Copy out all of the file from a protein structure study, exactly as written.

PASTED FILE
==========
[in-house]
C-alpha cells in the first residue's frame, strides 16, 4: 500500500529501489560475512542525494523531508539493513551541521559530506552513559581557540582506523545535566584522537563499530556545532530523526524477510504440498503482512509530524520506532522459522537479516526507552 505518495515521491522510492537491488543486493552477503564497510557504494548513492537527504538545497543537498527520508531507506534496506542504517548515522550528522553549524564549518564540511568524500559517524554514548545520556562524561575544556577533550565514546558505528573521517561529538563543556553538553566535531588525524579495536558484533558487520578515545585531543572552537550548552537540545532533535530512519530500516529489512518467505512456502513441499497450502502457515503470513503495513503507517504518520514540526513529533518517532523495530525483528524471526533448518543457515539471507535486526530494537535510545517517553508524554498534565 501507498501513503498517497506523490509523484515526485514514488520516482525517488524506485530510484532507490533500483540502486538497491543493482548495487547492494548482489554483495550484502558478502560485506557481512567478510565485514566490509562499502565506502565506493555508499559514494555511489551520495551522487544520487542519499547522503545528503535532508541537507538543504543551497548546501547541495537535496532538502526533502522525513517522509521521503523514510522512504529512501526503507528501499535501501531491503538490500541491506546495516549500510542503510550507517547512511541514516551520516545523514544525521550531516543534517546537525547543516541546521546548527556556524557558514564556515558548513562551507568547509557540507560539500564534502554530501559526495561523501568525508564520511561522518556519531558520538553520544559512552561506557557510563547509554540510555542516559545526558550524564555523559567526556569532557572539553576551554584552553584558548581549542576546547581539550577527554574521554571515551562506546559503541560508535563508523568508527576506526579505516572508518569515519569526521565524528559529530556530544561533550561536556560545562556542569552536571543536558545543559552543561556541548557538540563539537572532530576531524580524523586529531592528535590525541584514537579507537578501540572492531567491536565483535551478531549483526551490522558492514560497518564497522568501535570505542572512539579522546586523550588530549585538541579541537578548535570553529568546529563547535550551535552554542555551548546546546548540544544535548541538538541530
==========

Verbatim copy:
[in-house]
C-alpha cells in the first residue's frame, strides 16, 4: 500500500529501489560475512542525494523531508539493513551541521559530506552513559581557540582506523545535566584522537563499530556545532530523526524477510504440498503482512509530524520506532522459522537479516526507552 505518495515521491522510492537491488543486493552477503564497510557504494548513492537527504538545497543537498527520508531507506534496506542504517548515522550528522553549524564549518564540511568524500559517524554514548545520556562524561575544556577533550565514546558505528573521517561529538563543556553538553566535531588525524579495536558484533558487520578515545585531543572552537550548552537540545532533535530512519530500516529489512518467505512456502513441499497450502502457515503470513503495513503507517504518520514540526513529533518517532523495530525483528524471526533448518543457515539471507535486526530494537535510545517517553508524554498534565 501507498501513503498517497506523490509523484515526485514514488520516482525517488524506485530510484532507490533500483540502486538497491543493482548495487547492494548482489554483495550484502558478502560485506557481512567478510565485514566490509562499502565506502565506493555508499559514494555511489551520495551522487544520487542519499547522503545528503535532508541537507538543504543551497548546501547541495537535496532538502526533502522525513517522509521521503523514510522512504529512501526503507528501499535501501531491503538490500541491506546495516549500510542503510550507517547512511541514516551520516545523514544525521550531516543534517546537525547543516541546521546548527556556524557558514564556515558548513562551507568547509557540507560539500564534502554530501559526495561523501568525508564520511561522518556519531558520538553520544559512552561506557557510563547509554540510555542516559545526558550524564555523559567526556569532557572539553576551554584552553584558548581549542576546547581539550577527554574521554571515551562506546559503541560508535563508523568508527576506526579505516572508518569515519569526521565524528559529530556530544561533550561536556560545562556542569552536571543536558545543559552543561556541548557538540563539537572532530576531524580524523586529531592528535590525541584514537579507537578501540572492531567491536565483535551478531549483526551490522558492514560497518564497522568501535570505542572512539579522546586523550588530549585538541579541537578548535570553529568546529563547535550551535552554542555551548546546546548540544544535548541538538541530